Saturday, 5th May, 2018
By By Myles Burt
NSW Deputy Premier John Barilaro cut the ribbon yesterday to officially open the Country Universities Centre in Broken Hill.
The State Government has tipped $8 million into setting up five of the centres in the state. It will give locals access to wifi, computers, meeting rooms and video conferencing rooms, along with academic support from staff.
The centre has already blitzed its enrolment target of 45 by having 62 local students begin studying through the centre.
Mr Barilaro said the success of the centre would be measured on the amount of students that choose to stay in Broken Hill.
“At the end of the day it’s about keeping kids in their regional towns or cities,” the Deputy Premier said.
“It’s about opportunity and choice for young people to stay home.
“We also want to make sure kids in regional NSW aren’t disadvantaged because they’ve chosen to live in a part of rural and regional NSW.
“One day, the greatest success would be when you’ve got enough kids, you could actually justify a university to be here full stop.”
Over the years, success will be measured by the number of graduates from various universities that will go through the centre. However, the centre is focusing on primarily providing a vast variety of degrees for locals looking to pursue tertiary education.
“Here you’ve got a whole range of universities coming together and supporting, and that’s why the model works,” he said.
“The idea of a university setting up here was probably remote, but this is the in between and technology allows us to do so many different things and we should embrace that.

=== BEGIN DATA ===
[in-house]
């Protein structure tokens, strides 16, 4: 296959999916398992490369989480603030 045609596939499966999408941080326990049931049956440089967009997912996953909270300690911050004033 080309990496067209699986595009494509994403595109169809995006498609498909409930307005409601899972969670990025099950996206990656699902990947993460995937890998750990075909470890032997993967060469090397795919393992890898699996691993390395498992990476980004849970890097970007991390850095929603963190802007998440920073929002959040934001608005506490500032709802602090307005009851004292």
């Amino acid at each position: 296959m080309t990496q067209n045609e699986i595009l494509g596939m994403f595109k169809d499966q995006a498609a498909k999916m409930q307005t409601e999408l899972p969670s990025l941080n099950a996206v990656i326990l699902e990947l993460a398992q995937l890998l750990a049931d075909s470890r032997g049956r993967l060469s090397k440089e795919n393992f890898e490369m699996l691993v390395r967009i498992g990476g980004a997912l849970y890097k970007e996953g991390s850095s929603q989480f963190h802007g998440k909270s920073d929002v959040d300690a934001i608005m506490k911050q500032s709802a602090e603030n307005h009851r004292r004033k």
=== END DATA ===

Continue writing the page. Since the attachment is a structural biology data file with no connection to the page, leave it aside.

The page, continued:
“This is about government delivering services, no matter where you live in the state.”
When asked if it would compete with TAFE over educational services, Mr Barilaro said the new CUC would open further employment pathways for those already undergoing vocational education.
“We live in a new world where that time where you studied for that one certificate that will get you through to your working career, that’s gone.
“Having both options of tertiary and vocational training, I think it’s a great outcome.”
Country Universities Centres CEO Duncan Taylor said he was pleased and excited to finally have a formal opening for the centre.
With the centre being operational over the last couple of weeks, Mr Taylor said they were already seeing results with local students.
“Some of the students are starting to say that they’re seeing the ability to use the centre reflected in their results,” he said.
“That positive student experience is the key goal for us.
“The great thing about this is just the diversity of study, the different courses, the different universities.”